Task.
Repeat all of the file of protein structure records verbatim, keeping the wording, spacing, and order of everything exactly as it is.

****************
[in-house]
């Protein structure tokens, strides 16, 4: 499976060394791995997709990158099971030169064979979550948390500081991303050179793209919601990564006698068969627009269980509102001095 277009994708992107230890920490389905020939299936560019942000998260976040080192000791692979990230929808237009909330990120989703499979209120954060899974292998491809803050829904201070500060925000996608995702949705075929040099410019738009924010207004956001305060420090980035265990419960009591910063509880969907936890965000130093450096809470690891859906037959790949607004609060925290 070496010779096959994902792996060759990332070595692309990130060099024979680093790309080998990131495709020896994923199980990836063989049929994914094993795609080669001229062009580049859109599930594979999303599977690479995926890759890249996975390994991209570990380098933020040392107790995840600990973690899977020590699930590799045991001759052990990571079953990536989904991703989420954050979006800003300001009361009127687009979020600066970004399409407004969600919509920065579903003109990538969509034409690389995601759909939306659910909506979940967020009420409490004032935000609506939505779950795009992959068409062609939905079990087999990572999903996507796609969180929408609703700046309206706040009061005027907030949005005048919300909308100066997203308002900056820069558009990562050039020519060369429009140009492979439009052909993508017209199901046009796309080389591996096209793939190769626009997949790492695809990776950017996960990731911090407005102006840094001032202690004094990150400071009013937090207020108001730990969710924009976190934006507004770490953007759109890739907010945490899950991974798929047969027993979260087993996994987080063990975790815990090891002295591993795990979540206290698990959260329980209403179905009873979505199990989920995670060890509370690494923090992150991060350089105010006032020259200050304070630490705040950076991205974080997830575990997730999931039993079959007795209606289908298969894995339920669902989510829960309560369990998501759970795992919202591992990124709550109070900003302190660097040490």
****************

[in-house]
């Protein structure tokens, strides 16, 4: 499976060394791995997709990158099971030169064979979550948390500081991303050179793209919601990564006698068969627009269980509102001095 277009994708992107230890920490389905020939299936560019942000998260976040080192000791692979990230929808237009909330990120989703499979209120954060899974292998491809803050829904201070500060925000996608995702949705075929040099410019738009924010207004956001305060420090980035265990419960009591910063509880969907936890965000130093450096809470690891859906037959790949607004609060925290 070496010779096959994902792996060759990332070595692309990130060099024979680093790309080998990131495709020896994923199980990836063989049929994914094993795609080669001229062009580049859109599930594979999303599977690479995926890759890249996975390994991209570990380098933020040392107790995840600990973690899977020590699930590799045991001759052990990571079953990536989904991703989420954050979006800003300001009361009127687009979020600066970004399409407004969600919509920065579903003109990538969509034409690389995601759909939306659910909506979940967020009420409490004032935000609506939505779950795009992959068409062609939905079990087999990572999903996507796609969180929408609703700046309206706040009061005027907030949005005048919300909308100066997203308002900056820069558009990562050039020519060369429009140009492979439009052909993508017209199901046009796309080389591996096209793939190769626009997949790492695809990776950017996960990731911090407005102006840094001032202690004094990150400071009013937090207020108001730990969710924009976190934006507004770490953007759109890739907010945490899950991974798929047969027993979260087993996994987080063990975790815990090891002295591993795990979540206290698990959260329980209403179905009873979505199990989920995670060890509370690494923090992150991060350089105010006032020259200050304070630490705040950076991205974080997830575990997730999931039993079959007795209606289908298969894995339920669902989510829960309560369990998501759970795992919202591992990124709550109070900003302190660097040490």